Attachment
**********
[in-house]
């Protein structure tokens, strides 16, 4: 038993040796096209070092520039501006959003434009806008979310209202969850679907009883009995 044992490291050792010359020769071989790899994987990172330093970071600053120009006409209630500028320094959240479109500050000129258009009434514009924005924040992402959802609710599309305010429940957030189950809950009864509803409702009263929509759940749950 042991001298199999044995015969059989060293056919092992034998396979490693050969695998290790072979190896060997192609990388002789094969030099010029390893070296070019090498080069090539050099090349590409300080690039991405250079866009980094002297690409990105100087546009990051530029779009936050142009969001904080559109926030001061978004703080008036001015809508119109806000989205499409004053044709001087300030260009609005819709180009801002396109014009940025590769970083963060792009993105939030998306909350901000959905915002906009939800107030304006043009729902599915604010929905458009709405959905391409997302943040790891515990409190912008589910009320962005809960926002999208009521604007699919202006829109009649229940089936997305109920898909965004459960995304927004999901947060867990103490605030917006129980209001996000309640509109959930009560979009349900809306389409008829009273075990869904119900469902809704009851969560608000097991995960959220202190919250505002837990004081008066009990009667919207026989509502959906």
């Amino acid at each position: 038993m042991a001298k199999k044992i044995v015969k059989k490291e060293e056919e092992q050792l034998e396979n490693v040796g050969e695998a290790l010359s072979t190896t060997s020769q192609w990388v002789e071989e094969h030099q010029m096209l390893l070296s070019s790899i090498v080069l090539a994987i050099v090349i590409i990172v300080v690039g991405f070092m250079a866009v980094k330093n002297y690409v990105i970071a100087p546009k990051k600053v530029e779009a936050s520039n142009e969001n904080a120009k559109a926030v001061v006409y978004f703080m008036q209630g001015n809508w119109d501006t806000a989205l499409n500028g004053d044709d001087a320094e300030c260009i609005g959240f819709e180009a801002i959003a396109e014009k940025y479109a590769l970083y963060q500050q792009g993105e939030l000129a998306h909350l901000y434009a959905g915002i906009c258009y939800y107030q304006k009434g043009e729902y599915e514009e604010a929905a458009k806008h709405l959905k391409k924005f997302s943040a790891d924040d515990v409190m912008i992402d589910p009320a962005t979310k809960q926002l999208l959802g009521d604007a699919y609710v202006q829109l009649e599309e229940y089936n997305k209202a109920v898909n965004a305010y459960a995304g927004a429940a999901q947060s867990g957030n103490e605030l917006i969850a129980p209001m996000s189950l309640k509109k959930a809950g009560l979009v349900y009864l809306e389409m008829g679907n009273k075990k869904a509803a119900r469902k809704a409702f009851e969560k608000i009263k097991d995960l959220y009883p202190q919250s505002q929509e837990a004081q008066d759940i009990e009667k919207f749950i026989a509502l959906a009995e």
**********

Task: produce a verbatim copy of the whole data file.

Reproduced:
[in-house]
């Protein structure tokens, strides 16, 4: 038993040796096209070092520039501006959003434009806008979310209202969850679907009883009995 044992490291050792010359020769071989790899994987990172330093970071600053120009006409209630500028320094959240479109500050000129258009009434514009924005924040992402959802609710599309305010429940957030189950809950009864509803409702009263929509759940749950 042991001298199999044995015969059989060293056919092992034998396979490693050969695998290790072979190896060997192609990388002789094969030099010029390893070296070019090498080069090539050099090349590409300080690039991405250079866009980094002297690409990105100087546009990051530029779009936050142009969001904080559109926030001061978004703080008036001015809508119109806000989205499409004053044709001087300030260009609005819709180009801002396109014009940025590769970083963060792009993105939030998306909350901000959905915002906009939800107030304006043009729902599915604010929905458009709405959905391409997302943040790891515990409190912008589910009320962005809960926002999208009521604007699919202006829109009649229940089936997305109920898909965004459960995304927004999901947060867990103490605030917006129980209001996000309640509109959930009560979009349900809306389409008829009273075990869904119900469902809704009851969560608000097991995960959220202190919250505002837990004081008066009990009667919207026989509502959906």
């Amino acid at each position: 038993m042991a001298k199999k044992i044995v015969k059989k490291e060293e056919e092992q050792l034998e396979n490693v040796g050969e695998a290790l010359s072979t190896t060997s020769q192609w990388v002789e071989e094969h030099q010029m096209l390893l070296s070019s790899i090498v080069l090539a994987i050099v090349i590409i990172v300080v690039g991405f070092m250079a866009v980094k330093n002297y690409v990105i970071a100087p546009k990051k600053v530029e779009a936050s520039n142009e969001n904080a120009k559109a926030v001061v006409y978004f703080m008036q209630g001015n809508w119109d501006t806000a989205l499409n500028g004053d044709d001087a320094e300030c260009i609005g959240f819709e180009a801002i959003a396109e014009k940025y479109a590769l970083y963060q500050q792009g993105e939030l000129a998306h909350l901000y434009a959905g915002i906009c258009y939800y107030q304006k009434g043009e729902y599915e514009e604010a929905a458009k806008h709405l959905k391409k924005f997302s943040a790891d924040d515990v409190m912008i992402d589910p009320a962005t979310k809960q926002l999208l959802g009521d604007a699919y609710v202006q829109l009649e599309e229940y089936n997305k209202a109920v898909n965004a305010y459960a995304g927004a429940a999901q947060s867990g957030n103490e605030l917006i969850a129980p209001m996000s189950l309640k509109k959930a809950g009560l979009v349900y009864l809306e389409m008829g679907n009273k075990k869904a509803a119900r469902k809704a409702f009851e969560k608000i009263k097991d995960l959220y009883p202190q919250s505002q929509e837990a004081q008066d759940i009990e009667k919207f749950i026989a509502l959906a009995e």